Complying with the Integrated Accessibility Standards (IAS): Captioning and Describing Web Videos
By Geof Collis
Now that the Integrated Accessibility Standards (IAS) are Law it is time to start implementing an often overlooked aspect of Web Accessibility, Captioning and Describing Web Video.
The good folks at Inclusive Media & Design, Inc. have compiled some Tips for you to consider and also have the solution for implementation.
Ten Reasons to Caption your Web Videos:
- Captions compensate for noisy backgrounds or where sound isn’t allowed.
- They provide a solution for poor audio quality.
- Quickly browse the video by reading the associated text as you drag the controller as the captions are always visible.
- View the correct spellings of people, places, and things.
- Catch details that normally slide by unnoticed.
- Meet or exceed compliance with the W3C Web Accessibility Guidelines adapted by many state, provincial (AODA in Ontario) and federal governments.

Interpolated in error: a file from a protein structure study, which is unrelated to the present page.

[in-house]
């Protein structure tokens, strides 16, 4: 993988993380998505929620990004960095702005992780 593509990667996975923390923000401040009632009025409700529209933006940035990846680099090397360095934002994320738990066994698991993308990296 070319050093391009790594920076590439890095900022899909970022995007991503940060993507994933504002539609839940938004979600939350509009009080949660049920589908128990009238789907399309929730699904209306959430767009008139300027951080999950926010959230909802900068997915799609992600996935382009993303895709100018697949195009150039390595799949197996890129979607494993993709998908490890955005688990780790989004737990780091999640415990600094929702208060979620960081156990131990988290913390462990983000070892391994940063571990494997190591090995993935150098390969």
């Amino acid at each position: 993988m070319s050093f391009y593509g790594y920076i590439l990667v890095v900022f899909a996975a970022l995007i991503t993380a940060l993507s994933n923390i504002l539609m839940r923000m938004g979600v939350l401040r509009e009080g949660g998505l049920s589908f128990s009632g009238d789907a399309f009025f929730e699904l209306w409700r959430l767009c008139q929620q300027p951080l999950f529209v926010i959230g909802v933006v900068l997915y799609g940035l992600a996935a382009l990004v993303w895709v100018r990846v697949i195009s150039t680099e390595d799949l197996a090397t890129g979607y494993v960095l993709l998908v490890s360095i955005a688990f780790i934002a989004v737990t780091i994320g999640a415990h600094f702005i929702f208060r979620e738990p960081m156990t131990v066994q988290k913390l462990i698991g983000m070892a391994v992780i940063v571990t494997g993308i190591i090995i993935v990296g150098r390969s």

- Caption content can be accessed by search engines.
- Provide additional support for people who are learning English as a second language.
- Make your content fully accessible to people who have hearing loss.
- Video on the web or media player can even look better when the captioning is on.
Ten Reasons to Describe your Web Videos:
- Video Description helps to focus on details that may go missing, even for sighted viewers.
- Learn names and labels that you wouldn’t get from the dialog alone.
- Multi-task while listening to video described content.
- Turn television into radio, and listen to your favorite shows
- Put video described shows on your iPod, and listen while walking, jogging, or driving.
- Provide additional language support for English as a second language users.
- Combine video descriptions with captions for rich search engine retrieval.
- Meet or exceed the W3C Web Accessibility guidelines, adopted by many state and federal governments.
- Your audio sounds even better with audio description.
- Make your content fully accessible for people who are blind or have low vision.